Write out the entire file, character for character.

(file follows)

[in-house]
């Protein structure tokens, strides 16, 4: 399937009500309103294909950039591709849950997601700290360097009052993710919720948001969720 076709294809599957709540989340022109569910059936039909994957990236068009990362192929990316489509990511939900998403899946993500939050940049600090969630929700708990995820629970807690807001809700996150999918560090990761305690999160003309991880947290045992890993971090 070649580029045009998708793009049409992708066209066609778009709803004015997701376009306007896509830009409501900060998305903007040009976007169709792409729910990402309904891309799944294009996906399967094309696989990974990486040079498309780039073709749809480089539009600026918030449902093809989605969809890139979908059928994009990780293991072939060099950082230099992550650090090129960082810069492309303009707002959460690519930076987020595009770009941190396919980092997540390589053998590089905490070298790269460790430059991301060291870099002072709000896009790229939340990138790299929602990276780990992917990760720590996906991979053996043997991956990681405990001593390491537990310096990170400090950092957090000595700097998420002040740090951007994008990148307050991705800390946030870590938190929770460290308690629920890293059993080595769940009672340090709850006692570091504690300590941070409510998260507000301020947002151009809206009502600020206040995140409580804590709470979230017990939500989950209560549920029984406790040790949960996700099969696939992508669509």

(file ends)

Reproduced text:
[in-house]
């Protein structure tokens, strides 16, 4: 399937009500309103294909950039591709849950997601700290360097009052993710919720948001969720 076709294809599957709540989340022109569910059936039909994957990236068009990362192929990316489509990511939900998403899946993500939050940049600090969630929700708990995820629970807690807001809700996150999918560090990761305690999160003309991880947290045992890993971090 070649580029045009998708793009049409992708066209066609778009709803004015997701376009306007896509830009409501900060998305903007040009976007169709792409729910990402309904891309799944294009996906399967094309696989990974990486040079498309780039073709749809480089539009600026918030449902093809989605969809890139979908059928994009990780293991072939060099950082230099992550650090090129960082810069492309303009707002959460690519930076987020595009770009941190396919980092997540390589053998590089905490070298790269460790430059991301060291870099002072709000896009790229939340990138790299929602990276780990992917990760720590996906991979053996043997991956990681405990001593390491537990310096990170400090950092957090000595700097998420002040740090951007994008990148307050991705800390946030870590938190929770460290308690629920890293059993080595769940009672340090709850006692570091504690300590941070409510998260507000301020947002151009809206009502600020206040995140409580804590709470979230017990939500989950209560549920029984406790040790949960996700099969696939992508669509």